The DOL’s withdrawal of two Administrator’s Interpretations likely is a harbinger of further changes to administrative agency enforcement posture under the new administration.

The first few days of June saw movement by the US Department of Labor (DOL) in the direction of the more business-friendly approach anticipated with the arrival of President Donald Trump’s administration: On Friday, June 2, the DOL notified the US Court of Appeals for the Fifth Circuit that it is in the process of rescinding the currently enjoined “persuader regulations” under the Labor Management Reporting and Disclosure Act.[1] Days later, on June 7, the DOL announced the withdrawal of two DOL “Administrator’s Interpretations” (AIs) issued under the administration of former President Barack Obama. Finally, on the same day, DOL Secretary Alexander Acosta defended proposed DOL budget cuts to US Congress.

The rescinded AIs—a 2015 AI addressing the tests for employee/independent contractor classification and a 2016 AI addressing joint employment liability[2]—deliberately pushed the envelope in favor of expanding liability under the Fair Labor Standards Act (FLSA). The DOL’s independent contractor AI, for example, concluded that “most workers are employees” and advocated for a revised “economic realities test” for employee/contractor status that tipped the scales decidedly in favor of employee status. Later in 2016, the DOL similarly articulated a broad view of joint employer coverage—even in situations where little or no traditional indicia of control exists between two entities.

Both AIs were withdrawn, effective immediately upon the DOL’s June 7 announcement. Although the AIs reflected a departure from the standards that courts traditionally have used in many jurisdictions, the AIs did not have the binding effect of a DOL regulation. Accordingly, the long-term impact of the previously issued AIs depends on whether particular courts found their reasoning persuasive.[3]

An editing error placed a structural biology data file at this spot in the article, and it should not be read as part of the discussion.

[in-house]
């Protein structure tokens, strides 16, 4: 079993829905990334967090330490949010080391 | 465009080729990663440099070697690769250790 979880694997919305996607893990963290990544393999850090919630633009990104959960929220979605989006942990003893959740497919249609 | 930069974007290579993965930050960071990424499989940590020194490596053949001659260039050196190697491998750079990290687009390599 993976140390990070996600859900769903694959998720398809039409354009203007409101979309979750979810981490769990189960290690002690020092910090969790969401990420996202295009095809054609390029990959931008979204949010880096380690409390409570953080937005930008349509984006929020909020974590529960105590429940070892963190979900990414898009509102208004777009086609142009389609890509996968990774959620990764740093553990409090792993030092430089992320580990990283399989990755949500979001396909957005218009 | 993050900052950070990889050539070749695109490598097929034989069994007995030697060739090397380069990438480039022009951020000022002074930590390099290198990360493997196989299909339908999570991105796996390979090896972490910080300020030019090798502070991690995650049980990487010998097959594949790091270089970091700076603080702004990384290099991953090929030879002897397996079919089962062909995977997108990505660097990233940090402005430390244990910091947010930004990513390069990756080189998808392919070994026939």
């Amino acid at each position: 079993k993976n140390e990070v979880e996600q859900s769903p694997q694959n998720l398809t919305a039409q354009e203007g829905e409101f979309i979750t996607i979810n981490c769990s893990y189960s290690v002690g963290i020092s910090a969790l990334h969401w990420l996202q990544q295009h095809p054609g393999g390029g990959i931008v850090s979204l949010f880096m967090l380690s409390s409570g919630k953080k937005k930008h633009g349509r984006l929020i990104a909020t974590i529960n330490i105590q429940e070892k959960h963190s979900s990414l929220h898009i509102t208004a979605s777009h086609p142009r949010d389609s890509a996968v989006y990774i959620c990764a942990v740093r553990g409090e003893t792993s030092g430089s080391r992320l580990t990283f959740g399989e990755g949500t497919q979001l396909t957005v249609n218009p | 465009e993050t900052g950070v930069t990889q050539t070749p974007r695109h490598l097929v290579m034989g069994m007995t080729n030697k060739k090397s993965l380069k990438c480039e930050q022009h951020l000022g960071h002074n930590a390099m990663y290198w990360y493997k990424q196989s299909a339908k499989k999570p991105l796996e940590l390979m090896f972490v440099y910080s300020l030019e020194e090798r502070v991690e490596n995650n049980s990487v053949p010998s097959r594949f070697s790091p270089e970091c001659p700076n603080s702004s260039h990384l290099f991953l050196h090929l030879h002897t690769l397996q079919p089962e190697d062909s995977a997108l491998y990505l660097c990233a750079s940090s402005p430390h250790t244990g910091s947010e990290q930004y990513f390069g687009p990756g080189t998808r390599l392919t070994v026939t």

In the weeks and months to come, we expect to see further policy changes under the current administration across multiple administrative agencies, and employers should continue to monitor developments. Among other developments, we anticipate that we may see the following:

  • New Overtime Regulations. Secretary Acosta told Congress that the DOL would be requesting public comment on the new overtime regulations that significantly increase the required salary level for white collar exemptions, which have been enjoined since November.[4]
  • A Return to DOL Opinion Letters. The DOL is widely anticipated to resume issuing DOL opinion letters that address individual questions from specific employers and provide a “good faith” defense in certain circumstances. Secretary Acosta stated at confirmation hearings, for example, that he saw “no reason” to discourage opinion letters. This would mark a different approach than issuing AIs, which were widely criticized as an attempt to make broad policy changes while circumventing the notice/comment process required for regulations.
  • Changes to the National Labor Relations Board. Within the next six months, we anticipate that the administration will fill the two current vacancies on the National Labor Relations Board (NLRB). In addition, Democratic General Counsel Richard Griffin will complete his term in early November 2017. A Republican-dominated NLRB is likely to scale back on some of the Obama-era views on significant issues such as the NLRB’s broad new test for joint employment.[5]

Takeaways

Despite the withdrawal of the AIs, employers must remain vigilant in identifying and evaluating their independent contractor, staffing agency, and other vendor relationships for potential contractor misclassification risk or joint employment liability. Audits of those relationships followed by revisions to contractor and agency agreements, along with changes in the level of on-the-ground control over nonemployee workers, can materially reduce risk for employers.

Even if the DOL is returning to a more business-friendly analysis of these issues and scaling back enforcement, the plaintiffs’ bar remains active in prosecuting class and collective actions premised on contractor misclassification and joint employment theories.